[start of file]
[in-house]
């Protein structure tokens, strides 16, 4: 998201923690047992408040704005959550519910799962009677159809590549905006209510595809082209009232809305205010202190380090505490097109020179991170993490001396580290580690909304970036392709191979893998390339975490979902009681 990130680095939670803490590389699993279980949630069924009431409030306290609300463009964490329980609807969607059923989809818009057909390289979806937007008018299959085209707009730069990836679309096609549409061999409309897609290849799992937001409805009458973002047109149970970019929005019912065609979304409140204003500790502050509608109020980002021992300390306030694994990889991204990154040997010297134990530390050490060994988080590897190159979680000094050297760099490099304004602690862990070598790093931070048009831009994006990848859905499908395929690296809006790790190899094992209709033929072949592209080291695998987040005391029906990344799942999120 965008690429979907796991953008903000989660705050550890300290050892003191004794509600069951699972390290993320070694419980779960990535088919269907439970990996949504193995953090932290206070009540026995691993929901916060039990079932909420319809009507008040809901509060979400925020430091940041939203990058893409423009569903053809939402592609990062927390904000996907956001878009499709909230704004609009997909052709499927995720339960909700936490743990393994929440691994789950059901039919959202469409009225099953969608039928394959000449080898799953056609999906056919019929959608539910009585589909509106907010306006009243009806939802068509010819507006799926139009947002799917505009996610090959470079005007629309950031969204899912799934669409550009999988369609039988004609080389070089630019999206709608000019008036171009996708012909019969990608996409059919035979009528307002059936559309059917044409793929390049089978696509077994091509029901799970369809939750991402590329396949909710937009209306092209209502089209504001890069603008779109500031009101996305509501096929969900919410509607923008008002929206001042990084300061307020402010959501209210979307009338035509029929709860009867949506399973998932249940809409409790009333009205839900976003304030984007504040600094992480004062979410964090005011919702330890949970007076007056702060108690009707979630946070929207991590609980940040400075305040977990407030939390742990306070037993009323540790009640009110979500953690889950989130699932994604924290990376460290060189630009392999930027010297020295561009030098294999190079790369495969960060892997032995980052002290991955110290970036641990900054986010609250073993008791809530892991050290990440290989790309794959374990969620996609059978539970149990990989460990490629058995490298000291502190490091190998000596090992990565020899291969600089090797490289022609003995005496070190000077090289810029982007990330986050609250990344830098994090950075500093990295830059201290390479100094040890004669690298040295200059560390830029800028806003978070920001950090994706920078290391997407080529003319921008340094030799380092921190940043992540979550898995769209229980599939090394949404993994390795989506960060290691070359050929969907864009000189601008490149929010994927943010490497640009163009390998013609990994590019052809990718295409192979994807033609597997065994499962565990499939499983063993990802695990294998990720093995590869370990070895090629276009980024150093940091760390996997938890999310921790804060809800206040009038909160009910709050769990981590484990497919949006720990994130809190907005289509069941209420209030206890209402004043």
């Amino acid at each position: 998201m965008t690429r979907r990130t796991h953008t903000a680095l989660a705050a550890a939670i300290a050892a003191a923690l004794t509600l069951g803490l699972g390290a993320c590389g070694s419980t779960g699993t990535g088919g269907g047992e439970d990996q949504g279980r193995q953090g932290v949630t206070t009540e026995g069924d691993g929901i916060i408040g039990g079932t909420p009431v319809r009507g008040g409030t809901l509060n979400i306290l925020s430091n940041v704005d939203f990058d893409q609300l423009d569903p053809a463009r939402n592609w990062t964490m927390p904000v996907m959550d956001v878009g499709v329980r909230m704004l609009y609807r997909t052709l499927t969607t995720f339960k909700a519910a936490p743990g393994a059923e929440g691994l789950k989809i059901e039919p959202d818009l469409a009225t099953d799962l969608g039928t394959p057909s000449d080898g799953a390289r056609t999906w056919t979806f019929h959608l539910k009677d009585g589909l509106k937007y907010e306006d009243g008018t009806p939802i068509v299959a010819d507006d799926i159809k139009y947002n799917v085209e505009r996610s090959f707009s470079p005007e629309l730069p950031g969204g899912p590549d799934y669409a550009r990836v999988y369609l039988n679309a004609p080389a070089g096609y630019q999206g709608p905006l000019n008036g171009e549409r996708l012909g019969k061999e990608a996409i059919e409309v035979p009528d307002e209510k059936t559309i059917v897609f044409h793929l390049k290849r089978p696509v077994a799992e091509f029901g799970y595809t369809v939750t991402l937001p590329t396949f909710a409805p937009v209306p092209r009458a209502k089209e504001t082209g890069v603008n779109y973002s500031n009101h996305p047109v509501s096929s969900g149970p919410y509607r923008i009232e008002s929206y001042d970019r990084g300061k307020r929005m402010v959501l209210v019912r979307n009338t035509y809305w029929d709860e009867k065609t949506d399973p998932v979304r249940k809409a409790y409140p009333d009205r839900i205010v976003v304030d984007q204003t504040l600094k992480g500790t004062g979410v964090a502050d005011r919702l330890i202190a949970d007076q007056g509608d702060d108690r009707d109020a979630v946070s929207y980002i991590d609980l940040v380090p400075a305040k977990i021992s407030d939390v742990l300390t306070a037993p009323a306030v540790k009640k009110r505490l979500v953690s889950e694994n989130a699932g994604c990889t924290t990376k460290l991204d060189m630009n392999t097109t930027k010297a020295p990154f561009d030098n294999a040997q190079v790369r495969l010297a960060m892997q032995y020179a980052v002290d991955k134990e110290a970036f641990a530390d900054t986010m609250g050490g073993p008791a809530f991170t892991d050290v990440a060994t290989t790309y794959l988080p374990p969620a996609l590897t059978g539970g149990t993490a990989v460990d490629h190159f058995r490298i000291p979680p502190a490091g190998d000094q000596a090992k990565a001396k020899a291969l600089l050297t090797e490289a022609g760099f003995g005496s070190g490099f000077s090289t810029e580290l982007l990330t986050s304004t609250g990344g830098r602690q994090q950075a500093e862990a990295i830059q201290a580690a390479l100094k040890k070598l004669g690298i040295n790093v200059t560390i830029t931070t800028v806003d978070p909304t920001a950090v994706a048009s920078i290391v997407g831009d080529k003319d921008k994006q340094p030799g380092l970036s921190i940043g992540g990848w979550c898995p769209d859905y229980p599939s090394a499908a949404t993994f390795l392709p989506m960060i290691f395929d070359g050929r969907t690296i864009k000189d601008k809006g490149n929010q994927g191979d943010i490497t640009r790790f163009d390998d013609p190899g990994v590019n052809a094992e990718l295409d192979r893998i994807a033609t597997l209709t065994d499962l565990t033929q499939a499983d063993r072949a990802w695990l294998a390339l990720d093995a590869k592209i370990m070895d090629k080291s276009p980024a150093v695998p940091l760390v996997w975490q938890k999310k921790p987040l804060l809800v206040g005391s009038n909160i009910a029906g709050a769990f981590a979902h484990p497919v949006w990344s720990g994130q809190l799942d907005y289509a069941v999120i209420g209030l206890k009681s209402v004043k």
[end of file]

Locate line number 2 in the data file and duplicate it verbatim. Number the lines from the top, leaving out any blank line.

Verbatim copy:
């Protein structure tokens, strides 16, 4: 998201923690047992408040704005959550519910799962009677159809590549905006209510595809082209009232809305205010202190380090505490097109020179991170993490001396580290580690909304970036392709191979893998390339975490979902009681 990130680095939670803490590389699993279980949630069924009431409030306290609300463009964490329980609807969607059923989809818009057909390289979806937007008018299959085209707009730069990836679309096609549409061999409309897609290849799992937001409805009458973002047109149970970019929005019912065609979304409140204003500790502050509608109020980002021992300390306030694994990889991204990154040997010297134990530390050490060994988080590897190159979680000094050297760099490099304004602690862990070598790093931070048009831009994006990848859905499908395929690296809006790790190899094992209709033929072949592209080291695998987040005391029906990344799942999120 965008690429979907796991953008903000989660705050550890300290050892003191004794509600069951699972390290993320070694419980779960990535088919269907439970990996949504193995953090932290206070009540026995691993929901916060039990079932909420319809009507008040809901509060979400925020430091940041939203990058893409423009569903053809939402592609990062927390904000996907956001878009499709909230704004609009997909052709499927995720339960909700936490743990393994929440691994789950059901039919959202469409009225099953969608039928394959000449080898799953056609999906056919019929959608539910009585589909509106907010306006009243009806939802068509010819507006799926139009947002799917505009996610090959470079005007629309950031969204899912799934669409550009999988369609039988004609080389070089630019999206709608000019008036171009996708012909019969990608996409059919035979009528307002059936559309059917044409793929390049089978696509077994091509029901799970369809939750991402590329396949909710937009209306092209209502089209504001890069603008779109500031009101996305509501096929969900919410509607923008008002929206001042990084300061307020402010959501209210979307009338035509029929709860009867949506399973998932249940809409409790009333009205839900976003304030984007504040600094992480004062979410964090005011919702330890949970007076007056702060108690009707979630946070929207991590609980940040400075305040977990407030939390742990306070037993009323540790009640009110979500953690889950989130699932994604924290990376460290060189630009392999930027010297020295561009030098294999190079790369495969960060892997032995980052002290991955110290970036641990900054986010609250073993008791809530892991050290990440290989790309794959374990969620996609059978539970149990990989460990490629058995490298000291502190490091190998000596090992990565020899291969600089090797490289022609003995005496070190000077090289810029982007990330986050609250990344830098994090950075500093990295830059201290390479100094040890004669690298040295200059560390830029800028806003978070920001950090994706920078290391997407080529003319921008340094030799380092921190940043992540979550898995769209229980599939090394949404993994390795989506960060290691070359050929969907864009000189601008490149929010994927943010490497640009163009390998013609990994590019052809990718295409192979994807033609597997065994499962565990499939499983063993990802695990294998990720093995590869370990070895090629276009980024150093940091760390996997938890999310921790804060809800206040009038909160009910709050769990981590484990497919949006720990994130809190907005289509069941209420209030206890209402004043």